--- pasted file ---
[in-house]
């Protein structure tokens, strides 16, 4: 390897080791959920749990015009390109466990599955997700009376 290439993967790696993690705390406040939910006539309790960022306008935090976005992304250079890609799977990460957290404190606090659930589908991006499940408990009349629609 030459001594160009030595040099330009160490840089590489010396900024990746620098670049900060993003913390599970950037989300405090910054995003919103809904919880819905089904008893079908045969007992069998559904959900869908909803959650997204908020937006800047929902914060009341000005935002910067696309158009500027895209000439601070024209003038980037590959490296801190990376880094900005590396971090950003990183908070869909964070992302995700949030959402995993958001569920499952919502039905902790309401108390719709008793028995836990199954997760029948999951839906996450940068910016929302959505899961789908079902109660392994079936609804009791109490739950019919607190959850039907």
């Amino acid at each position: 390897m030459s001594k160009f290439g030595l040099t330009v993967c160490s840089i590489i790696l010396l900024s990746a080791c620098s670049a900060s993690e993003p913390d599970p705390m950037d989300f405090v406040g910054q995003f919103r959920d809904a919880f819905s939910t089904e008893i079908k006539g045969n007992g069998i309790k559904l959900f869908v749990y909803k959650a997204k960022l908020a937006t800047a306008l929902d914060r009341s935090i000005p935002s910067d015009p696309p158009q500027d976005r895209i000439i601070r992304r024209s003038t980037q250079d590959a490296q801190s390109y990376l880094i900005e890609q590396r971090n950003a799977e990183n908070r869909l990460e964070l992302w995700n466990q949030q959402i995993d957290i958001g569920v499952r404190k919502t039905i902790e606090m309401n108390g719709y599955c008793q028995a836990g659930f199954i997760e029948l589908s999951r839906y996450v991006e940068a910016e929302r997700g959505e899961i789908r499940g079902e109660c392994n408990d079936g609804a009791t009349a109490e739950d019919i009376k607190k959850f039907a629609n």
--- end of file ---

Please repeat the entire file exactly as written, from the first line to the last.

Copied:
[in-house]
């Protein structure tokens, strides 16, 4: 390897080791959920749990015009390109466990599955997700009376 290439993967790696993690705390406040939910006539309790960022306008935090976005992304250079890609799977990460957290404190606090659930589908991006499940408990009349629609 030459001594160009030595040099330009160490840089590489010396900024990746620098670049900060993003913390599970950037989300405090910054995003919103809904919880819905089904008893079908045969007992069998559904959900869908909803959650997204908020937006800047929902914060009341000005935002910067696309158009500027895209000439601070024209003038980037590959490296801190990376880094900005590396971090950003990183908070869909964070992302995700949030959402995993958001569920499952919502039905902790309401108390719709008793028995836990199954997760029948999951839906996450940068910016929302959505899961789908079902109660392994079936609804009791109490739950019919607190959850039907």
């Amino acid at each position: 390897m030459s001594k160009f290439g030595l040099t330009v993967c160490s840089i590489i790696l010396l900024s990746a080791c620098s670049a900060s993690e993003p913390d599970p705390m950037d989300f405090v406040g910054q995003f919103r959920d809904a919880f819905s939910t089904e008893i079908k006539g045969n007992g069998i309790k559904l959900f869908v749990y909803k959650a997204k960022l908020a937006t800047a306008l929902d914060r009341s935090i000005p935002s910067d015009p696309p158009q500027d976005r895209i000439i601070r992304r024209s003038t980037q250079d590959a490296q801190s390109y990376l880094i900005e890609q590396r971090n950003a799977e990183n908070r869909l990460e964070l992302w995700n466990q949030q959402i995993d957290i958001g569920v499952r404190k919502t039905i902790e606090m309401n108390g719709y599955c008793q028995a836990g659930f199954i997760e029948l589908s999951r839906y996450v991006e940068a910016e929302r997700g959505e899961i789908r499940g079902e109660c392994n408990d079936g609804a009791t009349a109490e739950d019919i009376k607190k959850f039907a629609n």